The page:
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Messaliani

(392 words)

Author(s): Fitschen, Klaus (Kiel)
[German version] (Μασσαλιανοί; Massalianoí). The Messaliani (Syrian mṣallyēnē for ‘prayer’; Greek Euchites, Εὐχῖται/ Euchîtai), as they were known to their enemies, referred to themselves as ‘Pneumatics’ (Πνευματικοί/ Pneumatikoí, ‘endowed with spirit’), or ‘(true) Christians’. The participants of the 4th- and 5th-cent. Christian synods who condemned the Messalians took offense at their prayer, regarding it as immoderate and as a challenge to baptism, because the Messalians claimed prayer to be the essential path to perfe…

Baptism, symbol of.

(381 words)

Author(s): Fitschen, Klaus (Kiel)
[German version] Symbols of baptism are the professions of faith (= creed), which were spoken during or in conjunction with a  baptism. The assumption of older scholars that NT professions of faith such as Rom 10,9 or Phil 2,11 were connected with baptisms, are not supported by any documentation apart from a single interpolation dating from the late 2nd cent. (Acts 8,37). Set formulae for the profession of faith during baptism are documented from the early 3rd cent., but originally they were not spoken by the celebrant himself. The earliest clear confirmation of the baptismal symbol ( symbo…

Baptism

(1,097 words)

Author(s): Fitschen, Klaus (Kiel)
[German version] I. Non-Christian There are analogies to the Christian baptism (βάπτισμα; báptisma or βαπτισμός; baptismós, Lat. baptisma or baptismus) in the history of other religions: rituals involving immersion in, or sprinkling with water and cleansing rituals were widespread prior to and alongside Christianity. However, these rituals followed different procedures and were interpreted differently, even though from the Christian point of view they were seen as a satanic mockery of the Christian baptism (Tert. …

Messalianer

(342 words)

Author(s): Fitschen, Klaus (Kiel)
[English version] (Μασσαλιανοί). Die von ihren Gegnern so bezeichneten M. (syrisch mṣallyēnē für “Beter”; griech.: Euchiten, Εὐχῖται) nannten sich selbst “Pneumatiker” (Πνευματικοί, “Geistbegabte”) oder “(wahre) Christen”. Das von ihnen praktizierte Gebet empfanden die Teilnehmer der sie im 4. und 5. Jh. verurteilenden christl. Synoden als übertrieben und als Konkurrenz zur Taufe, da es der entscheidende Weg zu Vollkommenheit sein und im Gegensatz zu ihr die Sünde im Menschen vollständig beseitigen sollte …

Symeon

(715 words)

Author(s): Fitschen, Klaus (Kiel) | Berger, Albrecht (Berlin)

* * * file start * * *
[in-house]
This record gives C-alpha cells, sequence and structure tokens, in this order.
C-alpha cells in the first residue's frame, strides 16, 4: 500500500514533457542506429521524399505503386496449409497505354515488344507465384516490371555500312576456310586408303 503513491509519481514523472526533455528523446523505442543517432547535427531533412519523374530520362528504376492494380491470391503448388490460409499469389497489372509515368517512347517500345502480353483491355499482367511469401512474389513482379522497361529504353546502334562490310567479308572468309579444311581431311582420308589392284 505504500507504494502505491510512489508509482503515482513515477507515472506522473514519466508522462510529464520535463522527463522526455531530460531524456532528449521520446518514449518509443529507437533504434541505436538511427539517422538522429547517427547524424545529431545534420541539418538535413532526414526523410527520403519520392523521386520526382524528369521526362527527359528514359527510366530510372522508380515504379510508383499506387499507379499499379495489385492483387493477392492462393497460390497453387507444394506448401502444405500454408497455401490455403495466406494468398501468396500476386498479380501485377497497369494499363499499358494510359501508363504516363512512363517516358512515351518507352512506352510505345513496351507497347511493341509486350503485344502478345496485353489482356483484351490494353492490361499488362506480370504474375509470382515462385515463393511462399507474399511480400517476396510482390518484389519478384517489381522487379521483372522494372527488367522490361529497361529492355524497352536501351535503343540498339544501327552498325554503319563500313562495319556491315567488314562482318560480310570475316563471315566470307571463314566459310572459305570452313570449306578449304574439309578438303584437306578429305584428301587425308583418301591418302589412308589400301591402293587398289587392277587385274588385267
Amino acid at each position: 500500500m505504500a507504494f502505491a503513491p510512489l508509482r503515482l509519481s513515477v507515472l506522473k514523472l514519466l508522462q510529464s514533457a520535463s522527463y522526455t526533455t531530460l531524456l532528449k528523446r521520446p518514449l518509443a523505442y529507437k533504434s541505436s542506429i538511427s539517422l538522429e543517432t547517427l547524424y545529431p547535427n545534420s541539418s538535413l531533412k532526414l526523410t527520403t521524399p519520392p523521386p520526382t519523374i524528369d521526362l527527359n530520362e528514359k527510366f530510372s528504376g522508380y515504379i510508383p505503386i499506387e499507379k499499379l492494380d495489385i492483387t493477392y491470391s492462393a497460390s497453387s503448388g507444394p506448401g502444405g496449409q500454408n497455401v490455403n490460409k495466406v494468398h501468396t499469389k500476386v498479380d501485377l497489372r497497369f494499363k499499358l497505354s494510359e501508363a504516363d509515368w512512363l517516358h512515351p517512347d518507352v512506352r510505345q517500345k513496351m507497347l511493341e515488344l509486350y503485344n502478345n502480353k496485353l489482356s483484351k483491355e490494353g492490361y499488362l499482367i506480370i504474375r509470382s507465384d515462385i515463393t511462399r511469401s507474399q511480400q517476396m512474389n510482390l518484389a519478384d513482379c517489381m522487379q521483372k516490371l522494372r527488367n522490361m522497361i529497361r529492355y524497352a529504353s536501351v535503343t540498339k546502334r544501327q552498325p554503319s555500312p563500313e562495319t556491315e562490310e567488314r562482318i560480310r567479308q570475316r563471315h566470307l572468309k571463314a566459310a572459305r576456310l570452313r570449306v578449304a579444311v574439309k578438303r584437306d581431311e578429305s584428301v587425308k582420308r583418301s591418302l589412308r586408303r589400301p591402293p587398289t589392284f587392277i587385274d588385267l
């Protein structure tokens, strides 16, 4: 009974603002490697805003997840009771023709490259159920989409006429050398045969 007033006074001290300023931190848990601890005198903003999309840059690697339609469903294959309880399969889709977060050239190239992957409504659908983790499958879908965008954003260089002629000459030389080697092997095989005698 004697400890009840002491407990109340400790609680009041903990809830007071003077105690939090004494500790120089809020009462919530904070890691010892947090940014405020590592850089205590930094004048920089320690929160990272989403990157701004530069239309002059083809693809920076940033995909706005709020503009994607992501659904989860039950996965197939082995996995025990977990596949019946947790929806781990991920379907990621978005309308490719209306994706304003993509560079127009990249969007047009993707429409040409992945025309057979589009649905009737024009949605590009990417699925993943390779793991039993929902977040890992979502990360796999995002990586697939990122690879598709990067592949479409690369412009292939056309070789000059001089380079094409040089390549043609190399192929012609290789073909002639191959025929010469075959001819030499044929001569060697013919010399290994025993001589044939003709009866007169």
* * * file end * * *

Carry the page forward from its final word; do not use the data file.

(Συμεών; Symeṓn). [German version] [1] Monk and priest, 4th cent. AD Macarius the Egyptian (Μακάριος/ Makários). Born around the year AD 300, Macarius lived from c. AD 330 - c. 390 as a monk and priest in the Scetic desert (Egypt). The accounts of his life (Rufinus, Historia monachorum 21; Pall. Laus. 17) describe his immaculate ascetism and his miracles. The later hagiographic tradition has developed this into a vita. Except for a number of oral sayings ( Apophthegmata patrum) none of Macarius' pronouncements have been handed down; a letter attributed to him may well be a…

Sphragis

(481 words)

Author(s): Michel, Simone (Hamburg) | Gärtner, Hans Armin (Heidelberg) | Fitschen, Klaus (Kiel)
(σφραγίς/ sphragís, literally  Seal). [German version] [1] Seal (stone) Seal (stone): precious or decorative stone with intaglio engraving, signet ring, seal (impression). On 2nd-4th cent. AD magical amulet gems from Roman Egypt there is often mention of the demon-averting seal of Solomon and, connected with Solomon motifs, the Seal of God ( sphragìs theoû). Gem-cutting Michel, Simone (Hamburg) Bibliography S. Michel, Die magischen Gemmen im Britischen Museum, 2001, 268 ff., pls. 64-66; 430-450. [German version] [2] see Seals ; Subscriptio See Seals; Subscriptio. Gärtner, Ha…

Tolerance

(4,834 words)

Author(s): Cancik-Lindemaier, Hildegard (Tübingen) | Eder, Walter (Berlin) | Fitschen, Klaus (Kiel) | Hollender, Elisabeth (Cologne) | Toral-Niehoff, Isabel (Freiburg)
I. Terminology and philosophy [German version] A. Modern concept The general modern meaning of the word 'tolerance' is the readiness of individuals, groups or states to permit the opinions, ways of life and philosophical and religious convictions of others to 'have validity' alongside their own. Today, the meaning of the word ranges from 'sufferance' (e.g. in the sense of constitutional law: the sufferance of immigrants, diverse confessions, religions) to the emphatic affirmation of the 'different' pheno…